Under Battista's leadership, Tel-Save.com, Inc. changed its name to Talk.com in April 1999 to emphasize the company's new beginning as a hub for online and offline communications. Talk.com said it would continue to offer long-distance services on the Internet and provide such features as real-time call detail, various sorting capabilities, downloads, and interactive customer service. Battista also recruited a new senior management team to complete the company's turnaround as the leader in leveraging the power of the Internet to bill, service, and market telecom services. Its marketing agreement with AOL having broken new ground for Internet use, Talk.com worked to further its leadership position through marketing partnerships with other top Internet service providers, including Prodigy, Wired Digital, and Compuserve.
Entry into the Local Phone Market and Another Name Change
In October 1999, Talk.com said it would also begin providing local phone service to small and medium-sized businesses nationwide. With this aim in mind, in March 2000 Talk.com announced a merger agreement with Access One Communications, a privately held local telephone company that provided service in nine southeastern states, in a stock deal valued at $208 million. The company anticipated the merger to propel it into the new, emerging local services market and considerably expand its geographical reach. With the acquisition of Access One, which posted 1999 revenues of $50 million, Talk.com would get 55,000 local-service customers in Bell South territory, as well as have the capacity to offer local service to its already 300,000 long-distance customers in the region. The acquisition would provide little business overlap, since most of Access One's customers were small businesses, while Talk.com's customers were largely residential. With the conclusion of the acquisition in August 2000, Ken Baritz, former chief executive officer of Access One, became president of Talk.com. Gabriel Battista remained as chairman and chief executive officer. As a result of repositioning itself in the local telephone market, Talk.com began a more aggressive strategy of selling a bundled package of telecommunications services that included local, long-distance, and Internet services along with building more brand name awareness to acquire more customers.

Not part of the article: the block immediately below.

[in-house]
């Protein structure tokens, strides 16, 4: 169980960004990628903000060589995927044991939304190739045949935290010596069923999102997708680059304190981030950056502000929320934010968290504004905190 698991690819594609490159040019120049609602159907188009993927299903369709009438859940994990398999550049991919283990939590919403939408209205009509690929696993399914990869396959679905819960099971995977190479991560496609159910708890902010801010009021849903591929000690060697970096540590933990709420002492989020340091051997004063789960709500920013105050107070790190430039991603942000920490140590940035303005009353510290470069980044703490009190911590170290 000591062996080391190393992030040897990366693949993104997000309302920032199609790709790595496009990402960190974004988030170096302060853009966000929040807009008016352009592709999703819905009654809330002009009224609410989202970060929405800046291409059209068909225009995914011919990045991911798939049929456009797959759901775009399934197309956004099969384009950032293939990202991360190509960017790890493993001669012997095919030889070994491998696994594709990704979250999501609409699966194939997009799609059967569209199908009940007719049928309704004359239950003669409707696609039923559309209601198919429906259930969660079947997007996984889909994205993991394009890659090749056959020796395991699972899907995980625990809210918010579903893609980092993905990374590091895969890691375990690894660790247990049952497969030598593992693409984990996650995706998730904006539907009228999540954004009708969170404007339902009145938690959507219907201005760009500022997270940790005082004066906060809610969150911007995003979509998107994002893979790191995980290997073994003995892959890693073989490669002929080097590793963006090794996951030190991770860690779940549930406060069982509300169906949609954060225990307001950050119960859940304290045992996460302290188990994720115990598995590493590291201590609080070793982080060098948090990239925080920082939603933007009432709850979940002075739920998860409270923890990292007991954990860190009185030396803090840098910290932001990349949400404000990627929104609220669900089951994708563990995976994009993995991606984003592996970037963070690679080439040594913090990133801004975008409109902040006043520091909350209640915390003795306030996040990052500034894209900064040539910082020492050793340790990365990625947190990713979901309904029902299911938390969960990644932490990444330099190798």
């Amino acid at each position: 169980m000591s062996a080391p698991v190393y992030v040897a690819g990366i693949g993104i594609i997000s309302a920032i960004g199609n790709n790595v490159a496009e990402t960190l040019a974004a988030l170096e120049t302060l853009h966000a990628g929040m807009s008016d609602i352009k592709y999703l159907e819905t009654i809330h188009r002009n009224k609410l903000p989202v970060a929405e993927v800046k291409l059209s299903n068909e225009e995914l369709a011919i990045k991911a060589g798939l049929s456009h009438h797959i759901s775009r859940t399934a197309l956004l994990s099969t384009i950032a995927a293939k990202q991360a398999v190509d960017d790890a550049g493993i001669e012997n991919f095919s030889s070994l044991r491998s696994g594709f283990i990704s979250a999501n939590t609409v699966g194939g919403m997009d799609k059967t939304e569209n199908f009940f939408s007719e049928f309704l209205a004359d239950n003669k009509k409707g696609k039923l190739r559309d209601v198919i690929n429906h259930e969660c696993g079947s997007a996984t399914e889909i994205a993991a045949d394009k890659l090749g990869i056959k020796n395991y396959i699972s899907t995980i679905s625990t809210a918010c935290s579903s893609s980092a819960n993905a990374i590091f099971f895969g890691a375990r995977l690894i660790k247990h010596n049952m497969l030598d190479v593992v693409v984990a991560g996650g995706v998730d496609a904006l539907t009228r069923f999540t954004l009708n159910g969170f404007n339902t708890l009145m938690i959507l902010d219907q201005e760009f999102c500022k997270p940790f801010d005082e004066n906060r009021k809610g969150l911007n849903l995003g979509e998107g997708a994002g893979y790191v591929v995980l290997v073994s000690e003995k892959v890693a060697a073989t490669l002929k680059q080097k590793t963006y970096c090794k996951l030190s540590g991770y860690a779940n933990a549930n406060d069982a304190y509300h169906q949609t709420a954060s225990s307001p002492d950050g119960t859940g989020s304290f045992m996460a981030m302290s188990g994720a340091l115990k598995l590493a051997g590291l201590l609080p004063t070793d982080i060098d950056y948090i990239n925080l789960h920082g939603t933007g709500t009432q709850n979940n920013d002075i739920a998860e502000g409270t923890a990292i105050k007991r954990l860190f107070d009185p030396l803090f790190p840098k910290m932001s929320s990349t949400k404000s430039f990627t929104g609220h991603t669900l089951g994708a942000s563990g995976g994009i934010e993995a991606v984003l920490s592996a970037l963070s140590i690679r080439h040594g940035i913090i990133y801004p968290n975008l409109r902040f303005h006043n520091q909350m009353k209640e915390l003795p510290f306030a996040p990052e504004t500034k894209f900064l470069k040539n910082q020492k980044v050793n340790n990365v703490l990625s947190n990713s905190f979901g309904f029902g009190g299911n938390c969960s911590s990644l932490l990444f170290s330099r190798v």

Separately, Talk.com announced an agreement with Soros Private Equity to invest $80 million in the company for 80,000 shares of 7 percent convertible preferred Talk.com stock and warrants for 200,000 shares of the company's common stock at $17.91 per share. As part of the agreement, a partner of Soros Private Equity would join Talk.com's board of directors. Talk.com planned to use the investment proceeds for working capital and other corporate operations.
In April 2001, chairman and chief executive officer Gabriel Battista announced another name change for the local and long-distance service provider to Talk America Holdings, Inc. to better reflect its coast-to-coast reach. The company had recently expanded its network of bundled telecommunications services to California, establishing a presence in 13 states.
Legal and Financial Turbulence
Talk America's more aggressive marketing campaign, however, led regulators in ten states to begin making inquiries and launch legal proceedings against the company after receiving thousands of consumer complaints for "slamming," or switching phone service without consent, and overcharging for service. The complaints also prompted the Federal Communications Commission to initiate an investigation of Talk America's business practices and marketing activities. Despite denying the charges, one state had already fined Talk America, which lost $61.8 million in 2000 on revenue of $544.5 million. In Florida, regulators received 1,200 complaints, while consumers lodged 300 complaints in Tennessee, 554 in Georgia, 260 in North Carolina, 200 in Mississippi, 139 in Alabama, and 171 in Pennsylvania. In August 2001, the California Public Utilities Commission began its own investigation of the company for allegedly switching customers' phone service without their consent and billing them for services they never approved. Talk America also came under scrutiny for millions of promotional checks it sent to customers of other local and long-distance phone companies. When people cashed the checks, Talk America switched their service. Although the tactic was not illegal, regulators criticized the company for failing to make clear the terms of the promotional offer. As a result of the multi-state investigations and litigation, Talk America paid cash settlements in several states with the added requirement that it clean up its customer base.